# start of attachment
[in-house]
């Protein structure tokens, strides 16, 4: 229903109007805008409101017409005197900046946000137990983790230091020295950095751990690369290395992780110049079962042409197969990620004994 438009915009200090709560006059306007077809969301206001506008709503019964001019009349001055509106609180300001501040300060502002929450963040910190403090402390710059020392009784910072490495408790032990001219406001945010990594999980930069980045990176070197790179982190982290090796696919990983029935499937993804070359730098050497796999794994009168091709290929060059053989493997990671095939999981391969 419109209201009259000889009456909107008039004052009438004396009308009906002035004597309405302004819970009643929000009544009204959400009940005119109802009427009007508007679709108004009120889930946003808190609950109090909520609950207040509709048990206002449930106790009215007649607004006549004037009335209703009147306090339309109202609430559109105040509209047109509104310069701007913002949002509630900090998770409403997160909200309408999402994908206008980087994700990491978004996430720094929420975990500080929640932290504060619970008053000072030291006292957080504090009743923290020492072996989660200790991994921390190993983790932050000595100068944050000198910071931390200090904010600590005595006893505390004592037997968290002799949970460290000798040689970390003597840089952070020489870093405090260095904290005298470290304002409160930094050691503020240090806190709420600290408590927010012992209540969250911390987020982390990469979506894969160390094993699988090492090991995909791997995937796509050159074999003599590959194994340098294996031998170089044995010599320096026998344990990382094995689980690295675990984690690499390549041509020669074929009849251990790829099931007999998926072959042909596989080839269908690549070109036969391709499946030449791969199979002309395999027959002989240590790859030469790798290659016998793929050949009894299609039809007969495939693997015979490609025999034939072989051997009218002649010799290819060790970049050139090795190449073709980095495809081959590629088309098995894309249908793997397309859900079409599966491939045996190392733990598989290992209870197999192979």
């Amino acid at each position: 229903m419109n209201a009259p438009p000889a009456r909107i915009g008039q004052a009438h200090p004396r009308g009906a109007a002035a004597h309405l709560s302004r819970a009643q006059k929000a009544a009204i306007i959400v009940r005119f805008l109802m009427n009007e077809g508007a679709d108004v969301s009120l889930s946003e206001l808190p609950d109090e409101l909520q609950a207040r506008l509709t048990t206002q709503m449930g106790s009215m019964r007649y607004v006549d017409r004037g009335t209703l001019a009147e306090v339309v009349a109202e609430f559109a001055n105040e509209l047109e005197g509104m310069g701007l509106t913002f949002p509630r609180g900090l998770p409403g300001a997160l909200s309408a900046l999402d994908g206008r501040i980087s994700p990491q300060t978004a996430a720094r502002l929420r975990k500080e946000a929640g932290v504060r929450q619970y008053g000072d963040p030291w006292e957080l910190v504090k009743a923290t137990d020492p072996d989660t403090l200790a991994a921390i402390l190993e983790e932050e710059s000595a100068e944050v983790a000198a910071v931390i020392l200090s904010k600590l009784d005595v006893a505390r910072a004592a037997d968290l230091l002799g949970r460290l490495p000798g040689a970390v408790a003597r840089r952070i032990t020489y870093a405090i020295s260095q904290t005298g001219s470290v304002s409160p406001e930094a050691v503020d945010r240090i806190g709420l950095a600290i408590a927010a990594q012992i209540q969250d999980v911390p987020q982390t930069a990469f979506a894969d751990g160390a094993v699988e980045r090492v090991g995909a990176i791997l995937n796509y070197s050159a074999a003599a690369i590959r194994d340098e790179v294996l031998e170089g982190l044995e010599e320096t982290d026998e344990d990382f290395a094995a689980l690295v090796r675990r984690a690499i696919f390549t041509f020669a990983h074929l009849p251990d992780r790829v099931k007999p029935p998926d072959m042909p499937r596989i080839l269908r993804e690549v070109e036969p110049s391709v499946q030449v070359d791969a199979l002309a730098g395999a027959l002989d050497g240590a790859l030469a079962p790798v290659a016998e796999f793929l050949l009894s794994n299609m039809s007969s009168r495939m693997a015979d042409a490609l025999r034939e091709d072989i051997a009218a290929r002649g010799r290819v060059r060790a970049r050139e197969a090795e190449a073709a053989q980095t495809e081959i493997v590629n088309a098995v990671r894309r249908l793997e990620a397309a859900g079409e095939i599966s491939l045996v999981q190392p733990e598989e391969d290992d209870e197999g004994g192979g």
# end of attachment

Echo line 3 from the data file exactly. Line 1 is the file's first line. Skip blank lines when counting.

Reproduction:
């Amino acid at each position: 229903m419109n209201a009259p438009p000889a009456r909107i915009g008039q004052a009438h200090p004396r009308g009906a109007a002035a004597h309405l709560s302004r819970a009643q006059k929000a009544a009204i306007i959400v009940r005119f805008l109802m009427n009007e077809g508007a679709d108004v969301s009120l889930s946003e206001l808190p609950d109090e409101l909520q609950a207040r506008l509709t048990t206002q709503m449930g106790s009215m019964r007649y607004v006549d017409r004037g009335t209703l001019a009147e306090v339309v009349a109202e609430f559109a001055n105040e509209l047109e005197g509104m310069g701007l509106t913002f949002p509630r609180g900090l998770p409403g300001a997160l909200s309408a900046l999402d994908g206008r501040i980087s994700p990491q300060t978004a996430a720094r502002l929420r975990k500080e946000a929640g932290v504060r929450q619970y008053g000072d963040p030291w006292e957080l910190v504090k009743a923290t137990d020492p072996d989660t403090l200790a991994a921390i402390l190993e983790e932050e710059s000595a100068e944050v983790a000198a910071v931390i020392l200090s904010k600590l009784d005595v006893a505390r910072a004592a037997d968290l230091l002799g949970r460290l490495p000798g040689a970390v408790a003597r840089r952070i032990t020489y870093a405090i020295s260095q904290t005298g001219s470290v304002s409160p406001e930094a050691v503020d945010r240090i806190g709420l950095a600290i408590a927010a990594q012992i209540q969250d999980v911390p987020q982390t930069a990469f979506a894969d751990g160390a094993v699988e980045r090492v090991g995909a990176i791997l995937n796509y070197s050159a074999a003599a690369i590959r194994d340098e790179v294996l031998e170089g982190l044995e010599e320096t982290d026998e344990d990382f290395a094995a689980l690295v090796r675990r984690a690499i696919f390549t041509f020669a990983h074929l009849p251990d992780r790829v099931k007999p029935p998926d072959m042909p499937r596989i080839l269908r993804e690549v070109e036969p110049s391709v499946q030449v070359d791969a199979l002309a730098g395999a027959l002989d050497g240590a790859l030469a079962p790798v290659a016998e796999f793929l050949l009894s794994n299609m039809s007969s009168r495939m693997a015979d042409a490609l025999r034939e091709d072989i051997a009218a290929r002649g010799r290819v060059r060790a970049r050139e197969a090795e190449a073709a053989q980095t495809e081959i493997v590629n088309a098995v990671r894309r249908l793997e990620a397309a859900g079409e095939i599966s491939l045996v999981q190392p733990e598989e391969d290992d209870e197999g004994g192979g």